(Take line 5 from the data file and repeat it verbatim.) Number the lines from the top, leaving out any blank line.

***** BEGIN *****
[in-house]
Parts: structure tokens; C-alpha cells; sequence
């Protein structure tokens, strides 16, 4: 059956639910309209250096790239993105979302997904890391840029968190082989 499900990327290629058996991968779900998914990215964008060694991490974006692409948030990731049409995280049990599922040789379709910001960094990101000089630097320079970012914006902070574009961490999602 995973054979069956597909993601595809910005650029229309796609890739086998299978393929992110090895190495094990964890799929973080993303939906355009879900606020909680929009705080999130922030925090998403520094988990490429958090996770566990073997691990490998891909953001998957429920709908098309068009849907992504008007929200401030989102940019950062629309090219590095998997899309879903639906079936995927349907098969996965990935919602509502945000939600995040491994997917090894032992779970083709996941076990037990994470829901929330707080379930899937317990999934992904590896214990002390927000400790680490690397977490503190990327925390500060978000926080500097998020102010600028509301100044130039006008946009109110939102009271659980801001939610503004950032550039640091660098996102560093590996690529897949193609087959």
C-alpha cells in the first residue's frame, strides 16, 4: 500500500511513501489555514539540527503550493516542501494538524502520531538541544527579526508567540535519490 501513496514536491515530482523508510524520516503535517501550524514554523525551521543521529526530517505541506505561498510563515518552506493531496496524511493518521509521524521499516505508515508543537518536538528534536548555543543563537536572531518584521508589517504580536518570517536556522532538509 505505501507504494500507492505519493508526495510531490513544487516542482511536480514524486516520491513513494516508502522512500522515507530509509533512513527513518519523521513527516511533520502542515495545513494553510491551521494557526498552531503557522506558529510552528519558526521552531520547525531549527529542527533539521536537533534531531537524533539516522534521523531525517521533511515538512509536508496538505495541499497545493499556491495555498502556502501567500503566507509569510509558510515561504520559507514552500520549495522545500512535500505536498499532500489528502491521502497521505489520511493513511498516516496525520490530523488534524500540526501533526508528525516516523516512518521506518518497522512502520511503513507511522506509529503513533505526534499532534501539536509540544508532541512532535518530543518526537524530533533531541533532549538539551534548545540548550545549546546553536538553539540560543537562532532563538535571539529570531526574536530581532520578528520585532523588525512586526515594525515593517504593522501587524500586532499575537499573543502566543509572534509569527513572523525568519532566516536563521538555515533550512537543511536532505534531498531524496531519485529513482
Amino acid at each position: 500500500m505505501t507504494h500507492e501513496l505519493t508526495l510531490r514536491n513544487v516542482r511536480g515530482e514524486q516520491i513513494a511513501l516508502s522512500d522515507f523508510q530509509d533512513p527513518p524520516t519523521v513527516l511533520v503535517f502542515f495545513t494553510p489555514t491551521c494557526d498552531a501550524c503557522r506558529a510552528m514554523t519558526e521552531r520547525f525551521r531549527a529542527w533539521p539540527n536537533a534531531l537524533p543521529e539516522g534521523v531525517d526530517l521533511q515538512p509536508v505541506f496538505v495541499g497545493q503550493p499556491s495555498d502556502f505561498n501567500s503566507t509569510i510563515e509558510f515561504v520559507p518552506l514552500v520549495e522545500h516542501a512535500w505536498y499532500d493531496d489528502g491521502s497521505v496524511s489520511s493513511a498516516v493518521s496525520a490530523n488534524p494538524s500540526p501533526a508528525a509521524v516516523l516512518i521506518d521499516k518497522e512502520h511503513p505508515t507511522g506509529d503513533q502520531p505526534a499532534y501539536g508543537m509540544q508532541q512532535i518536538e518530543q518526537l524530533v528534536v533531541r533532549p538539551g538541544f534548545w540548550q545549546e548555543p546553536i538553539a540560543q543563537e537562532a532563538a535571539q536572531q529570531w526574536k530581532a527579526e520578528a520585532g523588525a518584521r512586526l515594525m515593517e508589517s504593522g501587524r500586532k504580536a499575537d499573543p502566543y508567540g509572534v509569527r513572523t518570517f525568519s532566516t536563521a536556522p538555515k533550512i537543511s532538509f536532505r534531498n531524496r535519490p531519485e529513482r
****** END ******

Amino acid at each position: 500500500m505505501t507504494h500507492e501513496l505519493t508526495l510531490r514536491n513544487v516542482r511536480g515530482e514524486q516520491i513513494a511513501l516508502s522512500d522515507f523508510q530509509d533512513p527513518p524520516t519523521v513527516l511533520v503535517f502542515f495545513t494553510p489555514t491551521c494557526d498552531a501550524c503557522r506558529a510552528m514554523t519558526e521552531r520547525f525551521r531549527a529542527w533539521p539540527n536537533a534531531l537524533p543521529e539516522g534521523v531525517d526530517l521533511q515538512p509536508v505541506f496538505v495541499g497545493q503550493p499556491s495555498d502556502f505561498n501567500s503566507t509569510i510563515e509558510f515561504v520559507p518552506l514552500v520549495e522545500h516542501a512535500w505536498y499532500d493531496d489528502g491521502s497521505v496524511s489520511s493513511a498516516v493518521s496525520a490530523n488534524p494538524s500540526p501533526a508528525a509521524v516516523l516512518i521506518d521499516k518497522e512502520h511503513p505508515t507511522g506509529d503513533q502520531p505526534a499532534y501539536g508543537m509540544q508532541q512532535i518536538e518530543q518526537l524530533v528534536v533531541r533532549p538539551g538541544f534548545w540548550q545549546e548555543p546553536i538553539a540560543q543563537e537562532a532563538a535571539q536572531q529570531w526574536k530581532a527579526e520578528a520585532g523588525a518584521r512586526l515594525m515593517e508589517s504593522g501587524r500586532k504580536a499575537d499573543p502566543y508567540g509572534v509569527r513572523t518570517f525568519s532566516t536563521a536556522p538555515k533550512i537543511s532538509f536532505r534531498n531524496r535519490p531519485e529513482r